information systems gives some experience that is useful in the corporate setting such as knowing about interesting apps, being able to use a variety of technologies for different purposes, and being familiar with the ups and downs of networking. But in a corporate setting, information systems must be enterprise-ready. They must be scalable for large number of employees; they must be delivered in an appropriate manner for the enterprise; they must be managed with corporate guidelines, and sometimes governmental regula- tions, in mind. Issues like security, privacy, risk, and architecture take on a new meaning within an enterprise, and someone has to manage them. A similar phenomenon occurred in the early days of database applications. Individuals who used a personal computer version of a database assumed they understood databases, but they ran into issues when they try to integrate enterprise-level data from multiple users. That required a different architecture and skill set. Enterprise-level managing and using information systems require a unique perspective managers develop over time.
Consider the now-historic rise of companies such as Amazon.com, Google and Zappos. Amazon.com began as an online bookseller and rapidly outpaced traditional brick-and-mortar businesses like Barnes and Noble, Borders, and Waterstones. Man- agement at the traditional companies responded by having their IS support personnel build Web sites to compete. But upstart Amazon.com moved on ahead, keeping its leadership position on the Web by leveraging its new business model into other marketplaces, such as music, electronics, health and beauty products, lawn and garden products, auctions, tools and hardware, and more. It cleared the profitability hurdle by achieving a good mix of IS and business basics: capitalizing on operational efficiencies derived from inventory software and smarter storage, cost cutting, and effectively partnering with such companies as Toys “R” Us Inc. and Target Corporation.2 More recently Amazon.com changed the basis of competition in another market, but this time it was the Web services business. Amazon.com Web services offers clients the extensive technology platform used for Amazon.com, but in an on-demand fashion for developing and running the client’s own applications. Shoe retailer Zappos.com challenged Ama- zon’s business model, in part by coupling a social business strategy with exemplary service and sales, and they were so successful that Amazon.com bought them.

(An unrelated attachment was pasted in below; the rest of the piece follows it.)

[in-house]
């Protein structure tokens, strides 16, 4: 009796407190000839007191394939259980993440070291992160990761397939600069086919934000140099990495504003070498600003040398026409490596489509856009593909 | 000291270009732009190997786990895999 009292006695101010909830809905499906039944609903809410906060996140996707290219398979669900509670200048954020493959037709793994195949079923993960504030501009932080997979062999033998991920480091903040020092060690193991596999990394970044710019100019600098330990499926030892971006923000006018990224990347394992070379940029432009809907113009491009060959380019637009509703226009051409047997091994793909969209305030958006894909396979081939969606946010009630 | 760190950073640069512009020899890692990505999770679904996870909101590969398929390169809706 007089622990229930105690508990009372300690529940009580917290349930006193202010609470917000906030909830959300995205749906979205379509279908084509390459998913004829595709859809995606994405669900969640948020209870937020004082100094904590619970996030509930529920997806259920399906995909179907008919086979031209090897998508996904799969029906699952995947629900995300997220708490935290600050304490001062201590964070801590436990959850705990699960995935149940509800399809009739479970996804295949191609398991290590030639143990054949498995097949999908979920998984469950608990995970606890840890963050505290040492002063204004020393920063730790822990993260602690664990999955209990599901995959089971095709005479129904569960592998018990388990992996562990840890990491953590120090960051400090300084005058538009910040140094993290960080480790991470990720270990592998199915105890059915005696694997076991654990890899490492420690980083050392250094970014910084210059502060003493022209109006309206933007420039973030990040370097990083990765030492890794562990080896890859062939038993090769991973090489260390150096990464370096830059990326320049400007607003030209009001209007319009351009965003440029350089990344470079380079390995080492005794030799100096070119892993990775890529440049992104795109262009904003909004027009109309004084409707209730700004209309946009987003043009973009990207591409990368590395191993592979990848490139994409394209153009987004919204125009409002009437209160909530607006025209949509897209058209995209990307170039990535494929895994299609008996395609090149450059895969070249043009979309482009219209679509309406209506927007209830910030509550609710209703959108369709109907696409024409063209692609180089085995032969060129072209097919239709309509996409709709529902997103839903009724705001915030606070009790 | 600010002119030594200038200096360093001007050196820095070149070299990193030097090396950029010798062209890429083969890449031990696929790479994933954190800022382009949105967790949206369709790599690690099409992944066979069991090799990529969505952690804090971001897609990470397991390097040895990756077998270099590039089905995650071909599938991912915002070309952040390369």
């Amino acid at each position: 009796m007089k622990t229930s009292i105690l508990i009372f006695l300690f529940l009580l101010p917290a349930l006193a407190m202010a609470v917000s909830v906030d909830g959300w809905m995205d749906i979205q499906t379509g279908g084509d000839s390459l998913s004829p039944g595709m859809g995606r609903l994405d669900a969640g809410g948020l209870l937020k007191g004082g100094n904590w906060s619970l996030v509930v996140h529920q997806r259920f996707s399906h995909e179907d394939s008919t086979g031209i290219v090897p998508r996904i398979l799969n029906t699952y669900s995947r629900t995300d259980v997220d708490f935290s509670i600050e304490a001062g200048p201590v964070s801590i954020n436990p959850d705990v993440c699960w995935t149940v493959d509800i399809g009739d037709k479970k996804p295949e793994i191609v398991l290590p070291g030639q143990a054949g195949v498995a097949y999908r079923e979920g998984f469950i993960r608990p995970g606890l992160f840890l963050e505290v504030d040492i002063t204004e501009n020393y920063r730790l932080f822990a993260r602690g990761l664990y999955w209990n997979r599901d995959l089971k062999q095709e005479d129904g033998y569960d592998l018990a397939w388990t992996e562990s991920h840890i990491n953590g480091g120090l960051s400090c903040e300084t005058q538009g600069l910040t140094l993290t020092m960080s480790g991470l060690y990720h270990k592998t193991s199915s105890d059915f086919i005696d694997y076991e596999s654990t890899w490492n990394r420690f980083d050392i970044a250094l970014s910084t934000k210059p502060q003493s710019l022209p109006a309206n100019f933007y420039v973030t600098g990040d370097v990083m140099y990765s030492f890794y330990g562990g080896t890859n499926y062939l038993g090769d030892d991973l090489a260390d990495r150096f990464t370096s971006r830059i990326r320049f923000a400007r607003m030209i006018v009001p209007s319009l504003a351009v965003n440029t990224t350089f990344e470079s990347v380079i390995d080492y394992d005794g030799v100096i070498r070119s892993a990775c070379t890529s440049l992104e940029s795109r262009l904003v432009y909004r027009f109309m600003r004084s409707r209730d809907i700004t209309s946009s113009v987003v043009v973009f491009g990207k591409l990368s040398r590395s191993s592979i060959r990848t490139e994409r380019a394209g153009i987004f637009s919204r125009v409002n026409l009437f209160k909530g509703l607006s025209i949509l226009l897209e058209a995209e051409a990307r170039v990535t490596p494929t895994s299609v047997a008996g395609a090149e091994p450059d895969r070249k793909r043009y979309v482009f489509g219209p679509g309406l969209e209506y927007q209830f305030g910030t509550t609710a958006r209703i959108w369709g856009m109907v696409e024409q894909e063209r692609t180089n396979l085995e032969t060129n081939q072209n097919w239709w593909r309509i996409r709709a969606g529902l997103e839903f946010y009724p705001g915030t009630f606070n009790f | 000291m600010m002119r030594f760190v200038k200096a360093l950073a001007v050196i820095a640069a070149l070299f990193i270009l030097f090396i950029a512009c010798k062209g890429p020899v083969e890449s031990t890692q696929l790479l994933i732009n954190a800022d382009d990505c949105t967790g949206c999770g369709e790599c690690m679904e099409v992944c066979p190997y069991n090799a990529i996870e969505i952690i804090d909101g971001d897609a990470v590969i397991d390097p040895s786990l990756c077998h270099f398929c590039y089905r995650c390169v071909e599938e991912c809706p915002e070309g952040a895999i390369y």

Likewise, Google played an important role in revolutionizing the way information is located, changing the playing field for advertising and publishing business models. Google began in 1999 as a basic search company but quickly learned that a unique business model was a critical factor for future success. The company changed the way people thought about Web content by making it available in a searchable format with an incredibly fast response time and in a host of languages. Further, Google’s keyword- targeted advertising program revolutionized the way companies advertise. By 2001, Google announced its first quarter of profitability, solidifying the way the world finds information, publishes, and advertises.3 More recently, Google expanded into a com- plete suite of Web-based applications, such as calendaring, e-mail, collaboration, shopping, and maps and then enhanced the applications by combining them with social